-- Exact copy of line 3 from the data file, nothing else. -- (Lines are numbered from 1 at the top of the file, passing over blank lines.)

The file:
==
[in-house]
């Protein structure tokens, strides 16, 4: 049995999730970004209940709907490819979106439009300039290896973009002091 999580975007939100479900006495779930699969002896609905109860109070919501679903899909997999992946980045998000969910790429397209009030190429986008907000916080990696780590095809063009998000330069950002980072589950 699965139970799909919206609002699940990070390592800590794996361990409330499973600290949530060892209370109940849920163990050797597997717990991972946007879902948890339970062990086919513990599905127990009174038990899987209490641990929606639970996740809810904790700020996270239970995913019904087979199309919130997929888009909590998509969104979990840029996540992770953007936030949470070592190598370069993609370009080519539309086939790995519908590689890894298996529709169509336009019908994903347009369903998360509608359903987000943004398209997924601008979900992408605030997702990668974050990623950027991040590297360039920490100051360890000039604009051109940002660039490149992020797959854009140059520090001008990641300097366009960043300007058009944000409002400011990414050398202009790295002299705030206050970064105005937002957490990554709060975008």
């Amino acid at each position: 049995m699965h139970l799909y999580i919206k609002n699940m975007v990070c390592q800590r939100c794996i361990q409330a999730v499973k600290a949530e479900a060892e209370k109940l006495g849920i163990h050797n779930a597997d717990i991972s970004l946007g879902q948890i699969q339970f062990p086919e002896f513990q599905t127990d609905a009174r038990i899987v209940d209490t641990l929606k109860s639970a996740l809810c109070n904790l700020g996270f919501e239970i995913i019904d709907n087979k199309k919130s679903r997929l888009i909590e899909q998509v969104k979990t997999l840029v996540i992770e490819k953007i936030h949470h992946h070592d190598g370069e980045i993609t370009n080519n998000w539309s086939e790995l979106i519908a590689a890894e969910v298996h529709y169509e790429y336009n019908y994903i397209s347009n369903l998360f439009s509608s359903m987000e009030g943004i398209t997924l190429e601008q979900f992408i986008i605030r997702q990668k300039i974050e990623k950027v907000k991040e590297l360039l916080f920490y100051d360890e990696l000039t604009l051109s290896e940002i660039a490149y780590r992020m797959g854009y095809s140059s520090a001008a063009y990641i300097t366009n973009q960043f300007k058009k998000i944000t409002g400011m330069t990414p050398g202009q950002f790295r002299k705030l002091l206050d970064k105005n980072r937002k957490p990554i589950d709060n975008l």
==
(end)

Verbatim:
């Amino acid at each position: 049995m699965h139970l799909y999580i919206k609002n699940m975007v990070c390592q800590r939100c794996i361990q409330a999730v499973k600290a949530e479900a060892e209370k109940l006495g849920i163990h050797n779930a597997d717990i991972s970004l946007g879902q948890i699969q339970f062990p086919e002896f513990q599905t127990d609905a009174r038990i899987v209940d209490t641990l929606k109860s639970a996740l809810c109070n904790l700020g996270f919501e239970i995913i019904d709907n087979k199309k919130s679903r997929l888009i909590e899909q998509v969104k979990t997999l840029v996540i992770e490819k953007i936030h949470h992946h070592d190598g370069e980045i993609t370009n080519n998000w539309s086939e790995l979106i519908a590689a890894e969910v298996h529709y169509e790429y336009n019908y994903i397209s347009n369903l998360f439009s509608s359903m987000e009030g943004i398209t997924l190429e601008q979900f992408i986008i605030r997702q990668k300039i974050e990623k950027v907000k991040e590297l360039l916080f920490y100051d360890e990696l000039t604009l051109s290896e940002i660039a490149y780590r992020m797959g854009y095809s140059s520090a001008a063009y990641i300097t366009n973009q960043f300007k058009k998000i944000t409002g400011m330069t990414p050398g202009q950002f790295r002299k705030l002091l206050d970064k105005n980072r937002k957490p990554i589950d709060n975008l």